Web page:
State and Federal Payment-Timing Practices Are Similar
AFMD-89-91: Published: Sep 26, 1989. Publicly Released: Oct 27, 1989.
- Full Report:
Pursuant to a congressional request, GAO reviewed states' payment timing practices, focusing on: (1) whether states complied with their established payment timing criteria; (2) how state practices differed from Prompt Payment Act requirements; and (3) how additional federal requirements might affect state operations.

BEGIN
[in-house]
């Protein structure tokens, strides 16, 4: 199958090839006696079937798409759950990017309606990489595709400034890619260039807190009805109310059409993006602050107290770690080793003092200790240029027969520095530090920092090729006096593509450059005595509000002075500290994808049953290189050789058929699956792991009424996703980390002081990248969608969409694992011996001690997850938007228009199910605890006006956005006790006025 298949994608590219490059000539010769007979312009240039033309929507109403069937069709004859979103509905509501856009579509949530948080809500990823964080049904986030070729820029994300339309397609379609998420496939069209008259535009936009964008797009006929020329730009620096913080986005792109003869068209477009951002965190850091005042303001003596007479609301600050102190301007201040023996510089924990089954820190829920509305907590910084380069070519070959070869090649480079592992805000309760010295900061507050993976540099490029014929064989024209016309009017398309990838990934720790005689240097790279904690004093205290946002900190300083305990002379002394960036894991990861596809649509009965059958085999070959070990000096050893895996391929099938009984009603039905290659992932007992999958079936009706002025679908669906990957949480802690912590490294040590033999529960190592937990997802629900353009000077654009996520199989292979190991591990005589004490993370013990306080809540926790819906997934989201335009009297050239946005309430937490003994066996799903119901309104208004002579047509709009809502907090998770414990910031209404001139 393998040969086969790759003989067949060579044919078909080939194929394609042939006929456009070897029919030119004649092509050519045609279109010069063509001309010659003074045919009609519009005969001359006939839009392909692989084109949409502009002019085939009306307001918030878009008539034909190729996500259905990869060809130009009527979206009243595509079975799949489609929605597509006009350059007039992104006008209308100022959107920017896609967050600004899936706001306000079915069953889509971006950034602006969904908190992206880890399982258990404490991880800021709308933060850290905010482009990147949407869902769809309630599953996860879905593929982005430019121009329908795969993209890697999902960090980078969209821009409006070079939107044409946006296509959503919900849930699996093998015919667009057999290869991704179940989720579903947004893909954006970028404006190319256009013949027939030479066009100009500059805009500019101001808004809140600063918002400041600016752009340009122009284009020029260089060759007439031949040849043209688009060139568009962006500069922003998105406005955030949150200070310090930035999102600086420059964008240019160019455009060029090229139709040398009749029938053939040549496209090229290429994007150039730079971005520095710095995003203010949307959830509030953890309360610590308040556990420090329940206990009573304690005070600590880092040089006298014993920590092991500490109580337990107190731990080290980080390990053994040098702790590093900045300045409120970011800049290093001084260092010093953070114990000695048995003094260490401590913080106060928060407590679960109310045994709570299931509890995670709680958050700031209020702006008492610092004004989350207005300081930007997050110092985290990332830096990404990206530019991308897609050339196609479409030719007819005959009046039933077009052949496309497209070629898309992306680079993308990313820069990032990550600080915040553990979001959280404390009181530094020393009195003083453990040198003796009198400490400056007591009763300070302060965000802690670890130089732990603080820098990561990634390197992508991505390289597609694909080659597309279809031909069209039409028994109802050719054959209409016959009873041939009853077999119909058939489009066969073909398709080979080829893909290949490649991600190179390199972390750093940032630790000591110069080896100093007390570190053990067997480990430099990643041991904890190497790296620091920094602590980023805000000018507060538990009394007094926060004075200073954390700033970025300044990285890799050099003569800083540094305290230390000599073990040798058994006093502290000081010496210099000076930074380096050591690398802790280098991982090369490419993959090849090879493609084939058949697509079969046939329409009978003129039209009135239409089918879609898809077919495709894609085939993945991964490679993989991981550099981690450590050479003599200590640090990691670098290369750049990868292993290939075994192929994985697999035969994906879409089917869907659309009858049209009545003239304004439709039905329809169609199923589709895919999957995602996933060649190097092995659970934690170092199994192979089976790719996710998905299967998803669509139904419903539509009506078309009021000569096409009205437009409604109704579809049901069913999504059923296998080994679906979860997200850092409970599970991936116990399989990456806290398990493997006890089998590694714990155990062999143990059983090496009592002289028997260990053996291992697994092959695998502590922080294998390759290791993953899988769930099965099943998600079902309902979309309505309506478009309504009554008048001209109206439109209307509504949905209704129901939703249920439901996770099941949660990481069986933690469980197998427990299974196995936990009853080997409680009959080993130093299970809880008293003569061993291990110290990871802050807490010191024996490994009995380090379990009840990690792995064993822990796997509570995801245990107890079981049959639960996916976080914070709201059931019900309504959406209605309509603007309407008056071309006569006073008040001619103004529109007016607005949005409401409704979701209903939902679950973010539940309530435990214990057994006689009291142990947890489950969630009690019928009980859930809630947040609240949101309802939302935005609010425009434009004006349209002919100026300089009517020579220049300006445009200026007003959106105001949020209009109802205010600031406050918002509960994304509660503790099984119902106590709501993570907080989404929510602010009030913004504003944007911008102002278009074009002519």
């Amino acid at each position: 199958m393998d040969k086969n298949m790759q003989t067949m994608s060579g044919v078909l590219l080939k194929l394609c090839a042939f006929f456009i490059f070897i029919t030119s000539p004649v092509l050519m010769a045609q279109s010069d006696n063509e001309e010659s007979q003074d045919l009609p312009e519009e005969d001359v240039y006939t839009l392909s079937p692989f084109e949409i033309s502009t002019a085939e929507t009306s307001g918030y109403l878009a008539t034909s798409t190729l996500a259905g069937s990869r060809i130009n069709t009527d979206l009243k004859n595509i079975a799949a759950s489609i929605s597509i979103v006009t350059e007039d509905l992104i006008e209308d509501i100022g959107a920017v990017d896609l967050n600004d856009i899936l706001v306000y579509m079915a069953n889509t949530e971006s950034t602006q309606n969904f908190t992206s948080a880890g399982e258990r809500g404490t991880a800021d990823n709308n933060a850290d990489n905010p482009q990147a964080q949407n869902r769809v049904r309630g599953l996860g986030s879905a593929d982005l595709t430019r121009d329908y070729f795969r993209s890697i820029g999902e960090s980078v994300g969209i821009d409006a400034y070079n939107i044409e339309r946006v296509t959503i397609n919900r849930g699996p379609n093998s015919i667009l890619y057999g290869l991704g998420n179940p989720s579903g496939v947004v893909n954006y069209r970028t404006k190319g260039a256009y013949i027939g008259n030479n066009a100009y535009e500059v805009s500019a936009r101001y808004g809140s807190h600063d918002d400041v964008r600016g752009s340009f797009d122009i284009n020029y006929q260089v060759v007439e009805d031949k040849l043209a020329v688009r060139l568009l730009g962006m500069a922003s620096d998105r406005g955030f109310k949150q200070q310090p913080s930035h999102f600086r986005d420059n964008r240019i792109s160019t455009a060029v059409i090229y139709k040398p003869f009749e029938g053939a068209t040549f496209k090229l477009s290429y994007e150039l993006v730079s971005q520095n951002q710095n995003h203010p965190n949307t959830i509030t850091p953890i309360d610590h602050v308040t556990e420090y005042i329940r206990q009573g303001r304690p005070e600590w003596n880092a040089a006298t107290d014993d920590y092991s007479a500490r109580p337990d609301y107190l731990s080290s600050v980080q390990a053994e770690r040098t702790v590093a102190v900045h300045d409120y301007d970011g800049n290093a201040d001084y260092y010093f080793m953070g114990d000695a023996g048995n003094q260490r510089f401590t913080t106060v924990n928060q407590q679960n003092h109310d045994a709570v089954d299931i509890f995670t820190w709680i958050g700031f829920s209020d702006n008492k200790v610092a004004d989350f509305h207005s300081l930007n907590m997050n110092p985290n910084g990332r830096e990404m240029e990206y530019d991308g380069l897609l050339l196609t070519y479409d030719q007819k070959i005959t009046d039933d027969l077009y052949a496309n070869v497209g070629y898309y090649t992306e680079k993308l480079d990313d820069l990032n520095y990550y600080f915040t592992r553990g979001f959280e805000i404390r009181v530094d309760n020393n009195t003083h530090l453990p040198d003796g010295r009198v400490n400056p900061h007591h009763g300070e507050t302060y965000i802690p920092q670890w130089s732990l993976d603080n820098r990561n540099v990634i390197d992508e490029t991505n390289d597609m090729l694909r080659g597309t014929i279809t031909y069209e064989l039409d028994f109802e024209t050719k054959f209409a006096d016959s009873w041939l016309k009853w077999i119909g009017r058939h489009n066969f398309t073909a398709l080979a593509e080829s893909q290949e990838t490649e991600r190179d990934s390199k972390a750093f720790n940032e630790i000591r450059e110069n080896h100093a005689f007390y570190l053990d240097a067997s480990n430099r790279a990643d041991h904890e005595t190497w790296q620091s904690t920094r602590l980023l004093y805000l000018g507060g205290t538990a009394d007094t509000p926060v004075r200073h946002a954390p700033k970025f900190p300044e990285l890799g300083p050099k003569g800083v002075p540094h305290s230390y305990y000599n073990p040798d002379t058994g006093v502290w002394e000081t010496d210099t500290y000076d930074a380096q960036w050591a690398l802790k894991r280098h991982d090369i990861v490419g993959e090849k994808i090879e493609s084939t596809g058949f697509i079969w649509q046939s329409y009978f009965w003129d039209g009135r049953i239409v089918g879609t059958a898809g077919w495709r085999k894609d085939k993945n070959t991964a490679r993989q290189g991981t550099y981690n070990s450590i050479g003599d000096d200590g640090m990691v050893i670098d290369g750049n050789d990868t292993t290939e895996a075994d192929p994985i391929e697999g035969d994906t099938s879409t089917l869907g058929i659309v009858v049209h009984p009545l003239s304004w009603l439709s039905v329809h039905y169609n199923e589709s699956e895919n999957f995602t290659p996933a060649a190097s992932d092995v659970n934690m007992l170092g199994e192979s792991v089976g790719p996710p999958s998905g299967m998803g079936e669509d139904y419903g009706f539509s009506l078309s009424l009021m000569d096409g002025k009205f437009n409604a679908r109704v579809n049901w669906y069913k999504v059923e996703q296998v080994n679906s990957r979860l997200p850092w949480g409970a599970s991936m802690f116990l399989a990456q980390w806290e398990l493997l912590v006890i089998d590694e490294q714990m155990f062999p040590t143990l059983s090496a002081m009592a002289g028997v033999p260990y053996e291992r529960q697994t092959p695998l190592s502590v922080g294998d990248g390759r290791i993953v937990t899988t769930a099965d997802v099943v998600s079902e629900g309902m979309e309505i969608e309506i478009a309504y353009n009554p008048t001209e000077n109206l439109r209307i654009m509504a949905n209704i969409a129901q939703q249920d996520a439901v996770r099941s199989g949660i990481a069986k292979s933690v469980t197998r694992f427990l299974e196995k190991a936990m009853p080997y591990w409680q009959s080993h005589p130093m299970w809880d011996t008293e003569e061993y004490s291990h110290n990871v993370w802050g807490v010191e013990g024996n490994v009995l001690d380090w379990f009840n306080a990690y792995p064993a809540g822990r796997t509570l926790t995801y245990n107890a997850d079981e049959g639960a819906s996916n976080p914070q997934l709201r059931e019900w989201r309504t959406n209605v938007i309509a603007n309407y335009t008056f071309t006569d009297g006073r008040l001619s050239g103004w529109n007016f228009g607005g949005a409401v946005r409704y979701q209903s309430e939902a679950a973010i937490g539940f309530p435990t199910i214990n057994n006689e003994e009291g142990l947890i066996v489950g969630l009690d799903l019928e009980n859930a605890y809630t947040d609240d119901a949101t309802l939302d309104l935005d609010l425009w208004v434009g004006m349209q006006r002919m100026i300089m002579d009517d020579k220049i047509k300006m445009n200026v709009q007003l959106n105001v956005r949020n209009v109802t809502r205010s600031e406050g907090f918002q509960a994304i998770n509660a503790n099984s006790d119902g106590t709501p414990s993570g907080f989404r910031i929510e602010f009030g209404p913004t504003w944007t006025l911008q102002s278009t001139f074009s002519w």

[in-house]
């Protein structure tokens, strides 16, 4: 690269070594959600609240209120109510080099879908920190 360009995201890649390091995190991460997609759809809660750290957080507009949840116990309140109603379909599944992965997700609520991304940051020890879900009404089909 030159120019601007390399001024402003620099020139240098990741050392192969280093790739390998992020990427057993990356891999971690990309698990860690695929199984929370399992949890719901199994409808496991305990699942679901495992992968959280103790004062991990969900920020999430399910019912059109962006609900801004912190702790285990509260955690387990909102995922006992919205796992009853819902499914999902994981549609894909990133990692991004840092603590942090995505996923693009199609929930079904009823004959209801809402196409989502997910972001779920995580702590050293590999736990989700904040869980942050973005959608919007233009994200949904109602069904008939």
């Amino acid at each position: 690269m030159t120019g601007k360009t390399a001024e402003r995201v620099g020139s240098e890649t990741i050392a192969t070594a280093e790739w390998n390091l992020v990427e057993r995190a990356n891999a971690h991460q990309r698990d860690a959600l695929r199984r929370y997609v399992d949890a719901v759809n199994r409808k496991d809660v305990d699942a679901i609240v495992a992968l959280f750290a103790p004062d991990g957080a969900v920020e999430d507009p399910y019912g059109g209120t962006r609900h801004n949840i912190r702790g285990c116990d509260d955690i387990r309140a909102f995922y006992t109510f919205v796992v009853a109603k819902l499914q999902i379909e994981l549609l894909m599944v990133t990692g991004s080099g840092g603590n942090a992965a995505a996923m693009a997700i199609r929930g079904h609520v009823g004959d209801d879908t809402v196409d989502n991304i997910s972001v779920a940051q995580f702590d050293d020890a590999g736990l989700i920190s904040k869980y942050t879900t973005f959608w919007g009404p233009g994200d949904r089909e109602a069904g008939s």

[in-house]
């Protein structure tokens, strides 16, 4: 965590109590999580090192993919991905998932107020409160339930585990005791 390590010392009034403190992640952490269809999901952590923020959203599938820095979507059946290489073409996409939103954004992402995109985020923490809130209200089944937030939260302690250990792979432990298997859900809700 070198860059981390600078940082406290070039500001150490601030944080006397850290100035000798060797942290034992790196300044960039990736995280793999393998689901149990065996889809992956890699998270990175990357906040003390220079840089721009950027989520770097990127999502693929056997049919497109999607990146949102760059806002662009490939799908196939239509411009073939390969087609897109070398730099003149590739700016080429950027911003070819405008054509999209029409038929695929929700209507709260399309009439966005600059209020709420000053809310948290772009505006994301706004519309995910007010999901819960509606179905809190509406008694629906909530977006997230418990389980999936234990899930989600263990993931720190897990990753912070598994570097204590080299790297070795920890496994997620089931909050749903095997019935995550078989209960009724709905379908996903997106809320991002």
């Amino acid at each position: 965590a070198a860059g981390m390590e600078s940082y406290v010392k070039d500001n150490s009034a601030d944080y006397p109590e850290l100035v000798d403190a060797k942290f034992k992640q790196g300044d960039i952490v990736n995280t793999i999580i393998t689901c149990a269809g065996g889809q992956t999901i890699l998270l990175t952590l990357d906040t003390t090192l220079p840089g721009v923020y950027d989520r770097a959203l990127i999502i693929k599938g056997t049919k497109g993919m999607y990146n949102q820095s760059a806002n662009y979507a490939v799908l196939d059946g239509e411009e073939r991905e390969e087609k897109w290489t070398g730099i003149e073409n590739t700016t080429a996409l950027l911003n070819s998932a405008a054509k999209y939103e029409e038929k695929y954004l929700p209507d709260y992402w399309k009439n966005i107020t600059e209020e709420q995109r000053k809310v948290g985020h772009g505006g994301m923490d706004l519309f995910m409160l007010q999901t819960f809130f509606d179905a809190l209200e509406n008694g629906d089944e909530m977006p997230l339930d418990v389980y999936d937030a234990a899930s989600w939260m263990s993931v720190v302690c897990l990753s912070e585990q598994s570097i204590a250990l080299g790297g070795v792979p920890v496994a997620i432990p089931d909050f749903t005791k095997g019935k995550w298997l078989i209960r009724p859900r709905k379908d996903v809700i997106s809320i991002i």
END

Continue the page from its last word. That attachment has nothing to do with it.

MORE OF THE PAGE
GAO found that: (1) many of the 44 state governments administratively supplemented their prompt-payment requirements, resulting in even closer conformance with federal provisions; (2) states tended to use a 30-day payment period, even if their laws provided for different payment periods; (3) 37 of 44 governments provided for interest on late payments for most goods and services, but 20 states required that vendors request interest on late payments; (4) states timely paid 73 percent of the 271 payments reviewed, 19 percent after the due dates, and did not have timing criteria for 8 percent; (5) although 11 of the 12 states reviewed paid some interest on late payments during 1988, there was no evidence that they paid any interest on the late payments examined; (6) most states applied timing and interest penalty criteria to interim payments on construction projects, but applied different criteria to final payments that usually allowed longer periods for late payments; (7) at least 24 states had timing criteria for payments to subcontractors and 10 states implemented the provisions through contract clauses, but none of the states enforced or monitored contractor compliance with those provisions; (8) most states processed invoices as soon as they received supporting documents, rather than precisely controlling payment timing; (9) although 7 of the 12 states had either developed systems, enacted laws, or issued administrative guidance discouraging early payments, many agencies did not adhere to the criteria; (10) states paid 41 percent of the 271 invoices more than 7 days before the due dates; and (11) the impact of requiring states to apply federally imposed criteria would vary depending on the level of detail.